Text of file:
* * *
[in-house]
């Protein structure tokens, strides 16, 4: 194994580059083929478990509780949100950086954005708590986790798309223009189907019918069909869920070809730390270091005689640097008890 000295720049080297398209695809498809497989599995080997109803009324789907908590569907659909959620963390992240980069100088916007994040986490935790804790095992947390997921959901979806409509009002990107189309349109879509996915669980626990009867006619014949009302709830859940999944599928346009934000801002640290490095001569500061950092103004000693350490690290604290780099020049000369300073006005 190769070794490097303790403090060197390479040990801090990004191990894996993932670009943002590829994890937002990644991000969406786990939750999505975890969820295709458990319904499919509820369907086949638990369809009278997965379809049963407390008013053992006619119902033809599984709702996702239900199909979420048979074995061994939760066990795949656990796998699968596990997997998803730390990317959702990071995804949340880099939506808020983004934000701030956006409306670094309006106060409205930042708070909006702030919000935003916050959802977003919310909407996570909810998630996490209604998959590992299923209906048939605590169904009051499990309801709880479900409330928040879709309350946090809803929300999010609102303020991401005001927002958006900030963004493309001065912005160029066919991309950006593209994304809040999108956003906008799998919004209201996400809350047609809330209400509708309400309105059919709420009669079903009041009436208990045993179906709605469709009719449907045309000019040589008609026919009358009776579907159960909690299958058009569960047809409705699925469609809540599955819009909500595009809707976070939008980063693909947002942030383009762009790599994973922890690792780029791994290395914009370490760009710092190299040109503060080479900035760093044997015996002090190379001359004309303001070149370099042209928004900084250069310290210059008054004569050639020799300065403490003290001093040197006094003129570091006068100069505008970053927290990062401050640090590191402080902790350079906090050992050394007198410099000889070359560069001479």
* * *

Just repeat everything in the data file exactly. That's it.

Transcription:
[in-house]
């Protein structure tokens, strides 16, 4: 194994580059083929478990509780949100950086954005708590986790798309223009189907019918069909869920070809730390270091005689640097008890 000295720049080297398209695809498809497989599995080997109803009324789907908590569907659909959620963390992240980069100088916007994040986490935790804790095992947390997921959901979806409509009002990107189309349109879509996915669980626990009867006619014949009302709830859940999944599928346009934000801002640290490095001569500061950092103004000693350490690290604290780099020049000369300073006005 190769070794490097303790403090060197390479040990801090990004191990894996993932670009943002590829994890937002990644991000969406786990939750999505975890969820295709458990319904499919509820369907086949638990369809009278997965379809049963407390008013053992006619119902033809599984709702996702239900199909979420048979074995061994939760066990795949656990796998699968596990997997998803730390990317959702990071995804949340880099939506808020983004934000701030956006409306670094309006106060409205930042708070909006702030919000935003916050959802977003919310909407996570909810998630996490209604998959590992299923209906048939605590169904009051499990309801709880479900409330928040879709309350946090809803929300999010609102303020991401005001927002958006900030963004493309001065912005160029066919991309950006593209994304809040999108956003906008799998919004209201996400809350047609809330209400509708309400309105059919709420009669079903009041009436208990045993179906709605469709009719449907045309000019040589008609026919009358009776579907159960909690299958058009569960047809409705699925469609809540599955819009909500595009809707976070939008980063693909947002942030383009762009790599994973922890690792780029791994290395914009370490760009710092190299040109503060080479900035760093044997015996002090190379001359004309303001070149370099042209928004900084250069310290210059008054004569050639020799300065403490003290001093040197006094003129570091006068100069505008970053927290990062401050640090590191402080902790350079906090050992050394007198410099000889070359560069001479």